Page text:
There was a point in the summer of 2015 during which the method of “sonication-assisted extraction” made echoes throughout the coffee sphere. The first product of this process to hit shelves was the Elixir cold brew, which purported to use sound waves generated by music as a kind of molecular-level agitation during the brewing process. It all seemed very mysterious and left plenty of questions unanswered, although one question we never even got around to asking was what effect sound waves might have during the roasting process, well before brewing. And what if the beans were not simply sonicated, but rocked?
“We always used to joke about that,” Classic Rock Coffee President and Founder Kent Morrison told Daily Coffee News. “We had a big PA system sitting by our roaster, and were like ‘hey, there’s music in our beans now.'” In the case of this steadily expanding, five-year-old Springfield, Mo.-based chain, one effect this has had is evidently a rapid global franchising success.
When the Missouri coffee company first opened its brand to franchising, they expected the first shops to be in places like Kansas City or St. Louis. “But what happened is our first one was in Pakistan,” said Morrison. “We then sold India. Then came Midland and Odessa, Texas, and then came UAE.” Other countries with CRC stores up and running or soon to open include Bangladesh, Egypt, Morocco, Lebanon, Nigeria, Hungary, Kuwait and more.
“The truth is, we weren’t advertising trying to gain these international ones, but apparently a lot of them look at American franchises to find out new concepts that they’re interested in bringing into their countries,” said Morrison. “The music, or the music theme anyway, is what brought most of them to us. It wasn’t the coffee, because obviously they hadn’t been over here to try it.”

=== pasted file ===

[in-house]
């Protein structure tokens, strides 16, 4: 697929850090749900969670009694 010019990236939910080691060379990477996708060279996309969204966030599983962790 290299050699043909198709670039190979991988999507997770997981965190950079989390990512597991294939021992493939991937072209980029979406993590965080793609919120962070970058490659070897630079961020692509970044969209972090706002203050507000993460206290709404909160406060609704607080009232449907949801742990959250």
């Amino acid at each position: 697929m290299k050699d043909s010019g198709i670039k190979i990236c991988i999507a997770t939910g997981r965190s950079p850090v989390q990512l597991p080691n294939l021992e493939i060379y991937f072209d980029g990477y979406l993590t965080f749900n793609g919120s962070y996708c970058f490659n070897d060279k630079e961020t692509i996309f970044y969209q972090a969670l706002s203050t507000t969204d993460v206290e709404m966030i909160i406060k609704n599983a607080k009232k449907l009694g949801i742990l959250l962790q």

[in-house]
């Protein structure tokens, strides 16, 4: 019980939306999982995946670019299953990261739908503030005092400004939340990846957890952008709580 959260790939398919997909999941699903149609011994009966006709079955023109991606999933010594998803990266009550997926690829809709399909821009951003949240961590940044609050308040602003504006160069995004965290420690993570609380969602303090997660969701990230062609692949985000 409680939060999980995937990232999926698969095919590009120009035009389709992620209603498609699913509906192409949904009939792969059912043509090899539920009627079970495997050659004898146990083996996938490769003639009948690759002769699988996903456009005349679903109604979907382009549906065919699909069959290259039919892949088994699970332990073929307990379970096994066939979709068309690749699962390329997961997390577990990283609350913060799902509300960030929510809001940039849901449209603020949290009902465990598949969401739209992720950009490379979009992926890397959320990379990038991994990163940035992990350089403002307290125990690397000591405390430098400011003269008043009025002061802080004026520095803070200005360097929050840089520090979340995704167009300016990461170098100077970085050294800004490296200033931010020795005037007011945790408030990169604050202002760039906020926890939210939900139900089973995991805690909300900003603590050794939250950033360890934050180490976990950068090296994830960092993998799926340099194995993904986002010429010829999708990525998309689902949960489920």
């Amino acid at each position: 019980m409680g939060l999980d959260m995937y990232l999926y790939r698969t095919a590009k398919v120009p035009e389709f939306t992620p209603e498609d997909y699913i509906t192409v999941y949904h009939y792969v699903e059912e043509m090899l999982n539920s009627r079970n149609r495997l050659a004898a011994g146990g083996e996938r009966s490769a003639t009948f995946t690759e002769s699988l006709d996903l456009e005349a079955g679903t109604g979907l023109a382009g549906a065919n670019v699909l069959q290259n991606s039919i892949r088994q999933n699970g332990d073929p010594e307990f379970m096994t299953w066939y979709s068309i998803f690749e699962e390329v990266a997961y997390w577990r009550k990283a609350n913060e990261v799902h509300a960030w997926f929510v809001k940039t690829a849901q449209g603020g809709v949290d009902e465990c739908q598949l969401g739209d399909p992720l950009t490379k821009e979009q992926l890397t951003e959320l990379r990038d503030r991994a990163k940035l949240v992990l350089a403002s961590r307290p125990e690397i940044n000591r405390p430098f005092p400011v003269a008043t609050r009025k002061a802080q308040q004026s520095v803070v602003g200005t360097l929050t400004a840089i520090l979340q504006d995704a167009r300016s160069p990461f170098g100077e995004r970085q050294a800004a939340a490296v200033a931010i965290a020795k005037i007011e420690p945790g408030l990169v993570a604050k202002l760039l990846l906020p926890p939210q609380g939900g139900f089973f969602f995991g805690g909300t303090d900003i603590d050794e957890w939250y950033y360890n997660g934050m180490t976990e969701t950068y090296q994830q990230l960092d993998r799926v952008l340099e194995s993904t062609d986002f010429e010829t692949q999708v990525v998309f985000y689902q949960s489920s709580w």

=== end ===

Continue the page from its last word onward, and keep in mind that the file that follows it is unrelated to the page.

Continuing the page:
Their international buyers do eventually come to the states to sample the coffee though, as well as to experience the atmosphere before signing on. In the 20,000-square-foot Missouri headquarters that houses the flagship cafe attached to their U.S. roasting plant, the atmosphere includes walls adorned with framed concert ticket stubs, tour posters, vinyl record jackets, actual guitars and truss-mounted stage-style lighting.
The menu includes smoothies, shakes, snacks, all of which extends to other franchise locations. A ton of merchandise — grinders, brewing gear, filters and accessories, and branded items like T-shirts and mugs — is also for sale. Though the company doesn’t recommend the plan to franchisees due to the cost of so much extra square footage, the Springfield location includes an actual stage for live in-house rock shows.
Meanwhile, underneath the high kicks, windmill strumming and blacklight artwork, the coffee is by no means an afterthought. In fact, CRC goes to significant lengths to ensure that the specialty coffees at every CRC location are fresh, high-quality and well-prepared. This means they don’t simply shake hands and say goodbye to their franchisees, nor do they roast and ship coffee to them from the U.S.